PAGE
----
Selecting the correct fuse for a 24VDC circuit

Thread Starter

Ja Jang Myeon

Joined Nov 2, 2018
16
Greetings again, all!

I have an PCB that is being powered by a medical grade 24VDC power supply by Meanwell, specifically GSM120A-24-R7B. In short, it is a 120W, 24VDC, single output channel 5A power supply. Inside the enclolsure where the PCB is, the power circuit is tied directly to the PCB board's input. I have been told to place a fuse on the positive voltage side, inside the enclosure, in-line between the entry point of the power and the PCB. Seems simple enough, except I have several questions...

1) Why would I need a fuse inside the PCB enclosure when the poser supply is a highly efficient, darned expensive medical grade power supply?
2) Assuming the answer to question 1 is do it anyway, is there a general rule of thumb for selecting the correct fuse?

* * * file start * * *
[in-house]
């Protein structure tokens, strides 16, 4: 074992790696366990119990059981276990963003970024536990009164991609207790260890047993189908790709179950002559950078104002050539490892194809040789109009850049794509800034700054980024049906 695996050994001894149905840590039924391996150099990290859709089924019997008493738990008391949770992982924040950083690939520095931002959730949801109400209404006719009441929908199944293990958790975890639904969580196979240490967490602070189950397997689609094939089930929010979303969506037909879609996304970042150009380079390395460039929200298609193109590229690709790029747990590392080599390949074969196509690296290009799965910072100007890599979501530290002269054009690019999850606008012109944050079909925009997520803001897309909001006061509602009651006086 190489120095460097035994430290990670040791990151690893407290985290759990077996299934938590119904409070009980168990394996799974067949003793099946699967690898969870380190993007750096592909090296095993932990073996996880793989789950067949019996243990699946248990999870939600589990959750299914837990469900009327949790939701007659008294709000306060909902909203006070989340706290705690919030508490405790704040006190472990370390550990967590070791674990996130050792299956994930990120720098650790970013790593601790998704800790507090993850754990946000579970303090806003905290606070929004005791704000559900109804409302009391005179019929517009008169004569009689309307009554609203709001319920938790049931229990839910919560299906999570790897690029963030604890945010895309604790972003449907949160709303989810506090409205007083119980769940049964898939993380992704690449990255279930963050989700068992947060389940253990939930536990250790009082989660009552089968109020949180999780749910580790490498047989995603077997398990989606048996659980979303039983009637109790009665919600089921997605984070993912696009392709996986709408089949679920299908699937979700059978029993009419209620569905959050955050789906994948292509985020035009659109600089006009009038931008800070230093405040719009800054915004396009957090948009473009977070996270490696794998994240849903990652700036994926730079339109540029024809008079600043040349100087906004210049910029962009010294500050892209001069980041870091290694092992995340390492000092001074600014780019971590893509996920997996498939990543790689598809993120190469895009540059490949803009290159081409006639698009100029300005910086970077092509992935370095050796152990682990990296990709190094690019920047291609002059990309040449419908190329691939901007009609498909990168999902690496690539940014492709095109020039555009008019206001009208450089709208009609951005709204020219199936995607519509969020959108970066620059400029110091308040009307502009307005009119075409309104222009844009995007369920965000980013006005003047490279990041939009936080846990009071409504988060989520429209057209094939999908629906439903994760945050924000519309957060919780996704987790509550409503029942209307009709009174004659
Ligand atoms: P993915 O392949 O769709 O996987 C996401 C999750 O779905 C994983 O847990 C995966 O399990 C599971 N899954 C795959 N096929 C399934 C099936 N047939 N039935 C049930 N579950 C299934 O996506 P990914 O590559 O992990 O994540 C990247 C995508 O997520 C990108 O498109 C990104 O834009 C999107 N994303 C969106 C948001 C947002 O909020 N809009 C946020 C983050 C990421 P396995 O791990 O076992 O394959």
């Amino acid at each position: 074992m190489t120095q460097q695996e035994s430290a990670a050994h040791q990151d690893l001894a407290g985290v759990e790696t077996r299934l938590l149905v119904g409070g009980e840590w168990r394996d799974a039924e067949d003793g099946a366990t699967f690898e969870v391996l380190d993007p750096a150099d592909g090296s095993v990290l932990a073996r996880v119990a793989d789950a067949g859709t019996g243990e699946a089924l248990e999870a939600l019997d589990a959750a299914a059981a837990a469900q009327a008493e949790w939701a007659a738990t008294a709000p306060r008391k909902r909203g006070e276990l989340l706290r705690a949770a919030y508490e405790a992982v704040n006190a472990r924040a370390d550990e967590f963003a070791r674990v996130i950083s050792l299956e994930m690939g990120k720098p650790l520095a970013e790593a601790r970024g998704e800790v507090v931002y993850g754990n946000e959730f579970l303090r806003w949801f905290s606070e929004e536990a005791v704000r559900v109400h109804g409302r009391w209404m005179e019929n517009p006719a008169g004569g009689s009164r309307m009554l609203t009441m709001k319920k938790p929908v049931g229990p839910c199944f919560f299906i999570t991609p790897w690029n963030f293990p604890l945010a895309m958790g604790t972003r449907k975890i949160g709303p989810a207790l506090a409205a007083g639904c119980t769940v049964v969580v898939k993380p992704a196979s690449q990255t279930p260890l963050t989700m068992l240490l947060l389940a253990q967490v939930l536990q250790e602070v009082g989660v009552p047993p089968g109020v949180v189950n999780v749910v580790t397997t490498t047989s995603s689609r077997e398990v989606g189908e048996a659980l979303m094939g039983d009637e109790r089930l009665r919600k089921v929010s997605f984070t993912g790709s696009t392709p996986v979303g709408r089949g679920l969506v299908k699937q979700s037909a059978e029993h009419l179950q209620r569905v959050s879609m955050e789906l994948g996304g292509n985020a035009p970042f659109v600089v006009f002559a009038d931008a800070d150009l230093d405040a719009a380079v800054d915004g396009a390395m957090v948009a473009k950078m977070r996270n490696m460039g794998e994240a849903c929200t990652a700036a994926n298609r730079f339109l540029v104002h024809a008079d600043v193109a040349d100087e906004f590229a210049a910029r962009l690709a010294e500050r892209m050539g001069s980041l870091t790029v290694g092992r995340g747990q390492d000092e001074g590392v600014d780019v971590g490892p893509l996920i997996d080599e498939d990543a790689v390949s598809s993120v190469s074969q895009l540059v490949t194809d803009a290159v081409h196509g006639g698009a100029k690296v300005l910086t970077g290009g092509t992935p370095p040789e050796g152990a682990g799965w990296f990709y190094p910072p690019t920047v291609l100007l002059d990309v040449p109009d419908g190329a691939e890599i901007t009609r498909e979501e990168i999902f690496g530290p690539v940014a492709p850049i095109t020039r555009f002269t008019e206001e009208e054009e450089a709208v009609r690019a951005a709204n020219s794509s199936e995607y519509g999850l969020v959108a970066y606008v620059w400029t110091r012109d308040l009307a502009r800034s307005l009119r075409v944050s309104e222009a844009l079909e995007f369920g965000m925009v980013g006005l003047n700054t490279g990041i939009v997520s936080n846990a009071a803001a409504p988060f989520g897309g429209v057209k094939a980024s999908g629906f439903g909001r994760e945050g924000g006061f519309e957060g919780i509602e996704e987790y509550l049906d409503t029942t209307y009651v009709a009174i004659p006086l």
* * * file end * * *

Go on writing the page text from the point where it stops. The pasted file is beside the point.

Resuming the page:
The total watts required by the PCB is 25.

Thank you in advance!
 

Dodgydave

Joined Jun 22, 2012
8,295
The only difference with medical psus is the Isolation Voltage, usually 4KV or higher. it's the same switchmode psu as a laptop brick, rather than breaking into the psu, i would put the fuse external on the moulded lead.
 

Alec_t

Joined Sep 17, 2013
10,267
The power supply should, if well-designed, have built-in protection against excessive loads, but it doesn't hurt to have a fuse as back-up protection for it. A 2A fuse perhaps, given that the expected load is ~1A?
 
Last edited:

dendad

Joined Feb 20, 2016
2,938
I tend to use polyswitches in stead of fuses as they are self resetting.
 

Sensacell

Joined Jun 19, 2012
2,430
Sounds like you have been sent on a fools errand, did they tell you why it's supposed to be there?

What is the load, and how much does it draw?

In most cases, fuses are intended to be fire protection elements.
If the wire gauge is sufficiently small, such that 5A current could cause it to catch fire, then a fuse rated for the wire is appropriate.
 
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